Clinic calculator was the first project and although simple in scope, ended up being a deep dive into what a date means, and what age is.
The clinical need
Accuracy about age in adult medicine is not hugely important, but age in paediatrics is. The younger you are, the more significant each day becomes, and therefore the more important accuracy is. In clinic, paediatricians count the days in the babies, the weeks and months in the infants, and then the years and the months pretty much up until you are 18y.
You can always tell a medic who is not used to paediatrics because they struggle to age the patient. Unless they have spent a long time around children, they can’t eyeball them and guess the age and round to months; what is more, the default phrase in adults - ‘a 75y old man’ or ‘a 32 year old woman’ which rolls off the tongue, makes it hard to retrain yourself into saying ‘18 month old child’. The doctors new to paediatrics in handover, already under pressure presenting something unfamiliar, stumble at the start with phrases like ‘14 month year old’. Convention is that we talk in days for the first 2-3 weeks of life, weeks and months for the first maybe 3 months and then months alone up until 2 years, with years and months after that. Of course not all do this, but it is a rule of thumb. If you are presenting a child who is 60 weeks old, you probably do not work routinely in paediatrics and are reading the age off the computer.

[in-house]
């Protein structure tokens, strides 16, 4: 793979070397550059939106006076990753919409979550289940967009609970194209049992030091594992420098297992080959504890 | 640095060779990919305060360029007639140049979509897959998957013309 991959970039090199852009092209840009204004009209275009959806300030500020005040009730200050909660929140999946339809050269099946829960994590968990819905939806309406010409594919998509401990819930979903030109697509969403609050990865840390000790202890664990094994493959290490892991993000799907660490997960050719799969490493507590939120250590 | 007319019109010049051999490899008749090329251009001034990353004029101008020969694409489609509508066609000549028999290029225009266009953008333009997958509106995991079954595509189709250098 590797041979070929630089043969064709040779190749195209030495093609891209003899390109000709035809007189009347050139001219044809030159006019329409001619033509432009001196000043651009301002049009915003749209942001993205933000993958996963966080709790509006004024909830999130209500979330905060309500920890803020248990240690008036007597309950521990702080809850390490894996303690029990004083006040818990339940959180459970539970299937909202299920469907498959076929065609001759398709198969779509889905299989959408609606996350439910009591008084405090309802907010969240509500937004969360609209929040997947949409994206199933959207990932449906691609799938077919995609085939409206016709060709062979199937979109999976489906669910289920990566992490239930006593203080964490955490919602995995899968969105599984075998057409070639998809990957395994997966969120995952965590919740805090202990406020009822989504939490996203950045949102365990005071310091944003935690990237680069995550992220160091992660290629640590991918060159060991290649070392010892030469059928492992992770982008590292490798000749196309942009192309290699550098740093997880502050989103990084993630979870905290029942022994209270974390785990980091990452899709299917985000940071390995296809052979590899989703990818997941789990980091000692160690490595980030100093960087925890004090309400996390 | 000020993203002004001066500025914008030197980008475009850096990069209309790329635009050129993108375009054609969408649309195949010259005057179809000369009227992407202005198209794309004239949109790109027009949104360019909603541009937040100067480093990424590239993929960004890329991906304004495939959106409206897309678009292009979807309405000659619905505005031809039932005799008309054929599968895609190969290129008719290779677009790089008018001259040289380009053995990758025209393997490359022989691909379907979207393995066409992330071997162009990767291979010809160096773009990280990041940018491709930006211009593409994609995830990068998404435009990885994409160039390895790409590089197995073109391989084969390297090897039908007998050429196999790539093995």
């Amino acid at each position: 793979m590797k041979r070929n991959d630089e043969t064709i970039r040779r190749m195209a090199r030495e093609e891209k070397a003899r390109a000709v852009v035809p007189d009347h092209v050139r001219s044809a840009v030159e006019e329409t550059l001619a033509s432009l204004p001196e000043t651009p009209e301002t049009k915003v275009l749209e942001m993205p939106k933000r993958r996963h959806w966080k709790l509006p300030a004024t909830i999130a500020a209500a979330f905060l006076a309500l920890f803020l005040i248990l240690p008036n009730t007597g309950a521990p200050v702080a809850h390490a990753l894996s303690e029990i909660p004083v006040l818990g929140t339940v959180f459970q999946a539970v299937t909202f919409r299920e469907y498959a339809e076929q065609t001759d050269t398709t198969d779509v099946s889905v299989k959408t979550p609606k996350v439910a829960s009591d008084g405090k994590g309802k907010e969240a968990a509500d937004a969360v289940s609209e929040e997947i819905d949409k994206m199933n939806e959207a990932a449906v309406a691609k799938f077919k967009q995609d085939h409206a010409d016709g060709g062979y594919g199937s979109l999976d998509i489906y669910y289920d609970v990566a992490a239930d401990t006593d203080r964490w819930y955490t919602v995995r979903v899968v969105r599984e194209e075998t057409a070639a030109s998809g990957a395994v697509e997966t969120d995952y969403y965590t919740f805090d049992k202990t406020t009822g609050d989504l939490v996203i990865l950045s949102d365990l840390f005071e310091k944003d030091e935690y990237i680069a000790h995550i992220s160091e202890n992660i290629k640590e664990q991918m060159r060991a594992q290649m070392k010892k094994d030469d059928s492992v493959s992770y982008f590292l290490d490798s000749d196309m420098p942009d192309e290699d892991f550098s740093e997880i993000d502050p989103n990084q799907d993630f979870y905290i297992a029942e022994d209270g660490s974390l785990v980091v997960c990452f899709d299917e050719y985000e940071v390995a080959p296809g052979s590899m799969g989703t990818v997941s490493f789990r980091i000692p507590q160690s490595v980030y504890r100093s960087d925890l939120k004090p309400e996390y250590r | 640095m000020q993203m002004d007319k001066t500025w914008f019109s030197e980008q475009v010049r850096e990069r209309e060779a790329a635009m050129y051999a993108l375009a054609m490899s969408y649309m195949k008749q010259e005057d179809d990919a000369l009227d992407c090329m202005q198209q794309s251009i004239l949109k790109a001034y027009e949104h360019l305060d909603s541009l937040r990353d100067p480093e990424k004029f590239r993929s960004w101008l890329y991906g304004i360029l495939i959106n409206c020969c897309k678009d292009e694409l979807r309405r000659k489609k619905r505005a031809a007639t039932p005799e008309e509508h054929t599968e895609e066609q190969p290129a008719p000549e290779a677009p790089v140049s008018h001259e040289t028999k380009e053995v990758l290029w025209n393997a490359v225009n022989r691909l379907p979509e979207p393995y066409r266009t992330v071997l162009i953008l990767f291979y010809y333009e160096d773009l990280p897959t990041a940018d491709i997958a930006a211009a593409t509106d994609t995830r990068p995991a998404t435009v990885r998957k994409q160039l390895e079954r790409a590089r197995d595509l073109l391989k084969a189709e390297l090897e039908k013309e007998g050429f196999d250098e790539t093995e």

And who is it that writes the computer program? Well you can bet your mortgage it won’t have been a medic, and in all likelihood details like this would not have made it as far as the medical advisor and would have been one of those many decisions developers make without consulting their users. And it is frustrating if you routinely rely on the computer calculated values if they are not expressed in units you routinely work with. A child who is 51 weeks old we would usually say is 11 months old or maybe a year. The child who is reported as being 64 days old would be more understood as being 2 months old.
So it is a detail, but when using software to run a clinic or a ward, it grates when the software you use to document your work doesn’t even understand the information you need to do it.
Premature babies add even more complexity to the mix. A baby born before term is generally described in terms of their gestational age - that is how many completed weeks and days of a 40 week pregnancy. Parents might think of their baby as being born 14 weeks early, but their paediatrician would not - they would be mentally translating that into 26 weeks. Weeks of gestation have very specific meanings to paediatricians, because the medical problems accompanying the premature delivery of a baby at 23+5 weeks are very different to a baby born at 36+3. At 23+5, the registrar, SHO and possibly consultant would be present with the crash team and equipment. At 36 weeks, depending on the circumstances, only the SHO would be standing at the resuscitaire.
A typical ward round on the neonatal unit would begin with the SHO presenting the baby, starting with gestation at birth, days of life and corrected age.
‘This is James, born at 24+3, now D25, corrected age 28 weeks.’
In that short sentence everyone automatically knows what sort of issues would have been encountered over the last 3 weeks, and what the journey over the next 3 weeks is likely to look like.